The film is a mess of campiness and squandered potential. Yet it still gets a few things right. The characterizations of the Turtles remain strong. A concept that reoccurs throughout every version of the franchise is Leo and Raph butting heads. Here, the head-strong Raphael wants to pursue the Foot Clan while Leonardo is more preoccupied with finding a new home. That rashness gets him in trouble, again, and after rescuing him, the brothers are reunited. Donatello was mostly Mikey’s comedic foil in the first film. Here, he gets a juicy character arc of not accepting the casualness of their origin. He is also more fully established as the one who does machine, as his techno know-how comes in handy a few times. I even prefer Adam Carl’s thoughtful vocal performance over Corey Feldman’s. I also like Paige Turco as April more then Judith Hoag. Turco seems more comfortable in the part. The creature effects are even better then last time too. The Turtles’ faces reach a new level of expressiveness. Tokka and Rahzar are memorably cartoonish in their designs as well.

“Teenage Mutant Ninja Turtles II: The Secret of the Ooze” is a lesser film than the first. The sloppy screenplay and an abundance of kid-friendly silliness sinks it. However, I can’t hate the movie. Any film that gifts the world of pop culture with a bit of ridiculous cheese like the Ninja Rap can’t be all bad. However, I have a lot less nostalgic affection for this one. Instead of playing off the original’s good example, it’s more-or-less the silly kid’s flick we expected the first one to be. [5/10]

Monday, August 4, 2014

Recent Watches: Teenage Mutant Ninja Turtles (1990)

I was born during that magical time known as the late 1980s. Growing up in the early nineties, I was right in the target demographic for the Teenage Mutant Ninja Turtles merchandising juggernaut. The Turtles are one of the earliest pop culture fads I can remember being invested in, though I don’t know how much that had to do with genuine interest and how much had to do with it being the popular kid thing of the day. In preparation for the new theatrical film, I’ve gone back and revisited the original Ninja Turtles cartoon. Which has made me realize the version of the Turtles I truly remember and have nostalgia for isn’t the goofy animated series but rather the live action film, simply known as "Teenage Mutant Ninja Turtles."

In theory, a live action Ninja Turtles movie sounds terrible. The premise behind the series, laid out in its title, is intentionally absurd, originally meant to mock the popular comic books trends of the time. Despite the comical premise, those original comics are fairly dark and violent. The theatrical film takes many cues from those original stories. The plot – which shows the Turtles’ first encounter with April O’Neil, Raphael meeting up with Casey Jones, the rivalry between Splinter and the Foot Clan, and the eventual showdown with the Shredder – is taken straight from the source material. Most of the far-out sci-fi elements of the cartoon are ejected. There’s no Krang, Dimension X, or Technodrome, while the Foot Clan are regular ninjas, instead of robots. By following the comics so closely, the film is lended a certain grittiness which helps the ridiculous premise go down easier. However, the filmmakers were smart enough to realize that the cartoon show, silly as it was, was the most popular incarnation of the characters. So April O’Neil is a nosy reporter, Michelangelo spouts surfer slang, the Turtles love pizza, and Leonardo’s swords drawl blood all of once. There’s even a few cute shout-outs to the show, in the form of April’s yellow trench coat or the heroes briefly tooling around in a VW van.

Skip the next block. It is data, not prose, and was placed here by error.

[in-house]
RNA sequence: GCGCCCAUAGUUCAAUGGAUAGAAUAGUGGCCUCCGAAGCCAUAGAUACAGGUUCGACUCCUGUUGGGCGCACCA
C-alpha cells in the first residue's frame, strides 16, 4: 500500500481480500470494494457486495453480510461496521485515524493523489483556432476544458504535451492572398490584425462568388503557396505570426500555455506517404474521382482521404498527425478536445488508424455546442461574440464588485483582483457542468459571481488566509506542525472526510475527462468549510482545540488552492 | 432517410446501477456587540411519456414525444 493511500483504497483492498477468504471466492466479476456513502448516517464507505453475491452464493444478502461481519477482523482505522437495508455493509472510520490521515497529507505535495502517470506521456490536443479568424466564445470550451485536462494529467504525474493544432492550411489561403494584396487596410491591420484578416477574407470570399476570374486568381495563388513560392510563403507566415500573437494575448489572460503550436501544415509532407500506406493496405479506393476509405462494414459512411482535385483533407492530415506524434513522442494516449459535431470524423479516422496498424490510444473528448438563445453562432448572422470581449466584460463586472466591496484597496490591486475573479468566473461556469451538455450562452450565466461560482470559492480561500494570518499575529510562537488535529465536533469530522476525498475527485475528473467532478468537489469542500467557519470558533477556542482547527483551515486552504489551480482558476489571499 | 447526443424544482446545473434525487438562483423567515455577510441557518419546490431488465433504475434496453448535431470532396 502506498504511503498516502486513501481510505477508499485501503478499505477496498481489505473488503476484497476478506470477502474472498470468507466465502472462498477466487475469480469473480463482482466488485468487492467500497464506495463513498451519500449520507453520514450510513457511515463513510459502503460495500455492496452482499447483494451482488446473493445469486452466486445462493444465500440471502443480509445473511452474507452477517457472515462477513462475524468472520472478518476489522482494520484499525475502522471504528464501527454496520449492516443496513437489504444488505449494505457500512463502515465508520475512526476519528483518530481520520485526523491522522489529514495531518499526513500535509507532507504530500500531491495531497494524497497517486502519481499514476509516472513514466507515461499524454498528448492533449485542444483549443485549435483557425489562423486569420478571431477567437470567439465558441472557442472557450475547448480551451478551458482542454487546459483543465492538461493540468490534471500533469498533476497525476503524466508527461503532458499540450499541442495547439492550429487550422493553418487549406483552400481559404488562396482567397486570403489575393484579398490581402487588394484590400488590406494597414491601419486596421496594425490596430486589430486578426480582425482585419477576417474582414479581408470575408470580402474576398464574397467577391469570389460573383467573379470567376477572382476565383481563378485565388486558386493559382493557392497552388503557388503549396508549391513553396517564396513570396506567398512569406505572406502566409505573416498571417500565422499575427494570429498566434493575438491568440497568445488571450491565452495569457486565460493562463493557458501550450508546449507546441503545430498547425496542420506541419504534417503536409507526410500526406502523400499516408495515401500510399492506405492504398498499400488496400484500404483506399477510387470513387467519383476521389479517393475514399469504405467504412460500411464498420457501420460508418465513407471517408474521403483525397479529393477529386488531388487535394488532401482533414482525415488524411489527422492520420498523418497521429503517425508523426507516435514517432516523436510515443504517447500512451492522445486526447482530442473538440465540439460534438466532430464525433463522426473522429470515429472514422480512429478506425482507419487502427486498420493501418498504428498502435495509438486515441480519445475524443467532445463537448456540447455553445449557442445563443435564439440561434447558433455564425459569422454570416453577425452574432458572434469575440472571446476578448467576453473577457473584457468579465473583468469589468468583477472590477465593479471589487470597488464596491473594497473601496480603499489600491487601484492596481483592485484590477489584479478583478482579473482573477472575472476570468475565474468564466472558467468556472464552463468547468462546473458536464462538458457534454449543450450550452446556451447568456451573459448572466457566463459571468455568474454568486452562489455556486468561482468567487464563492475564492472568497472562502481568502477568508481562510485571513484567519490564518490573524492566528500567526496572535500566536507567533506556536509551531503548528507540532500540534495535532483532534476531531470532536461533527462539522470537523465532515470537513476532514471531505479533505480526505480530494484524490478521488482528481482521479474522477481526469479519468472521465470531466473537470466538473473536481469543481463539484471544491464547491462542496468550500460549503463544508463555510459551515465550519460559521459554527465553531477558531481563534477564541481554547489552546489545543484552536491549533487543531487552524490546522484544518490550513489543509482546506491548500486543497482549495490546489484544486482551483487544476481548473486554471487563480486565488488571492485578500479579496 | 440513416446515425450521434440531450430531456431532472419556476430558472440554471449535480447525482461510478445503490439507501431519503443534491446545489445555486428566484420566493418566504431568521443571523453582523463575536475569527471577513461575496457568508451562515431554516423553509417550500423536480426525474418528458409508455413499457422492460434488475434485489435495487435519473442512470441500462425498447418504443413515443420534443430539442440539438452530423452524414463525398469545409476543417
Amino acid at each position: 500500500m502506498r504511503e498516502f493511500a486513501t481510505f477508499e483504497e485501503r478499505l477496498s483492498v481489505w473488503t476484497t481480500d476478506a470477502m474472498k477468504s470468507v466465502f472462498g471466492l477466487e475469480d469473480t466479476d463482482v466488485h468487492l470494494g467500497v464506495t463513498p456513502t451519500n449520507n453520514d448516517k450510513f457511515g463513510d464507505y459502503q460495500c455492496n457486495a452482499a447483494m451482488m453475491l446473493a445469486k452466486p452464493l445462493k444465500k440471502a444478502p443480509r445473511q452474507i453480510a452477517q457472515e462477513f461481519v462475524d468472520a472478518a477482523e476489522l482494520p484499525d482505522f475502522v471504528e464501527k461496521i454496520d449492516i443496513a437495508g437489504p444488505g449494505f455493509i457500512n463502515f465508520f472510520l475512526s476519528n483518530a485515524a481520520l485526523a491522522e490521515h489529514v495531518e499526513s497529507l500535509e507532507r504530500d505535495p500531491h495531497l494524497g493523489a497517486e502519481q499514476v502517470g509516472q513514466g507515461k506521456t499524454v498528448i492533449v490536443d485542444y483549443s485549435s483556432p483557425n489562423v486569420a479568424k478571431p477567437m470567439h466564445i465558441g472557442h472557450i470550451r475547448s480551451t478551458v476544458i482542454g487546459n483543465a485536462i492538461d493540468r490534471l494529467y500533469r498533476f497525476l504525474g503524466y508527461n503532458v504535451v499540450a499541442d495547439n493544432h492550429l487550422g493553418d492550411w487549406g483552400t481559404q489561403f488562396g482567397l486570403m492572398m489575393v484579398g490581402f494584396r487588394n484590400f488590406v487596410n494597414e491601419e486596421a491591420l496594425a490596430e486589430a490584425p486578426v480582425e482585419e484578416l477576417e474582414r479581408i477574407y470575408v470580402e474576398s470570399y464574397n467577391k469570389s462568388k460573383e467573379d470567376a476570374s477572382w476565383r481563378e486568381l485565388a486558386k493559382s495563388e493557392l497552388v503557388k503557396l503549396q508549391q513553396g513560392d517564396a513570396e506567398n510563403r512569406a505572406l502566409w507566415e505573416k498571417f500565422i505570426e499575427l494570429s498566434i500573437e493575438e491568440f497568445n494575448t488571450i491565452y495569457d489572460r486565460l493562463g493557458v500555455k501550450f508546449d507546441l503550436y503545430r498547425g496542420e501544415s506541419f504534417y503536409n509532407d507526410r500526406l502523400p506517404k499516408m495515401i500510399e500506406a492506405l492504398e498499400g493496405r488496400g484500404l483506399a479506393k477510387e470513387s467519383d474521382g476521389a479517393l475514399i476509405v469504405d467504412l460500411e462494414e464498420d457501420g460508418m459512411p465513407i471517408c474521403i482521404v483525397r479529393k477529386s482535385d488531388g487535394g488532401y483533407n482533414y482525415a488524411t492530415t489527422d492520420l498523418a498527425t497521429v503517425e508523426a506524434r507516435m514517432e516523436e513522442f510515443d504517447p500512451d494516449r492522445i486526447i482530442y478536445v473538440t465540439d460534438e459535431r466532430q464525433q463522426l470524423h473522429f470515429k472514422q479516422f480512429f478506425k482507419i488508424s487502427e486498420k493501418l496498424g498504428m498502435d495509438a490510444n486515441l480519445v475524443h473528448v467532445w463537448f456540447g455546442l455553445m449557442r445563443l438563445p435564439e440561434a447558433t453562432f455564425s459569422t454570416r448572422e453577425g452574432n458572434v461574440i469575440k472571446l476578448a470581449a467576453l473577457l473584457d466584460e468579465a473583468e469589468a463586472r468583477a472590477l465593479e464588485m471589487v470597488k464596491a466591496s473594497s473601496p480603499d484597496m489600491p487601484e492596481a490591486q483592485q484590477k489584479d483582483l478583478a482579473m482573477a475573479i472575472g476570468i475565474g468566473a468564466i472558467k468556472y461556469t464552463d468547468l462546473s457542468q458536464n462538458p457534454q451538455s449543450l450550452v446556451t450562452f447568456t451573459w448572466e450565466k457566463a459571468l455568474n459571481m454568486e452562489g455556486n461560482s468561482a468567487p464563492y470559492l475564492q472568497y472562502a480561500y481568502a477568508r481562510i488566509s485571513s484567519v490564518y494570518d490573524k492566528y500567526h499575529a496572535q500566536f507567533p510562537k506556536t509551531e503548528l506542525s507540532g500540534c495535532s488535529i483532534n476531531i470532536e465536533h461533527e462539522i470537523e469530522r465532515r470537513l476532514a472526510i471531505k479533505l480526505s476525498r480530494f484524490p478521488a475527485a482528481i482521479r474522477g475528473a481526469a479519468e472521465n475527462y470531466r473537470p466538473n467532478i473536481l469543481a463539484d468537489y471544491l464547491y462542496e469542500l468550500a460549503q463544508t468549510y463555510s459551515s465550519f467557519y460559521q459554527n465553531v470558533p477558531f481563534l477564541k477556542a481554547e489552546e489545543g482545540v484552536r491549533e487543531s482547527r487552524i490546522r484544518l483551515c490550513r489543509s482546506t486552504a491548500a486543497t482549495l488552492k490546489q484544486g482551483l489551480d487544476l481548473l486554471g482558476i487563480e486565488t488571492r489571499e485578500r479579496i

By blending elements of the comic and the cartoon, the film pulls off an impressive tonal balancing act. Though less violent then the comics, “Teenage Mutant Ninja Turtles: The Movie” is still considerably edgier then the Saturday morning cartoon show. Raphael shouts “Damn!” so much that it almost becomes his catchphrase. Unlike the cartoon, there are real risks involved here. The Foot intends on killing the Turtles, beating them savagely. They torture Splinter and burn down April’s antique shop. Shredder runs a miniature crime cartel and isn’t interested in loftier goals of world domination. Yet the film also indulges in the slapstick goofiness that regularly characterized the show. Michelangelo goofs around during the fight scene, spinning on his show during one moment. There’s even some silly sound effects, like when Donatello squirts water in the ninjas’ faces. The fight scenes are far-fetched enough that I’m honestly baffled that the film was criticized for its violence upon release.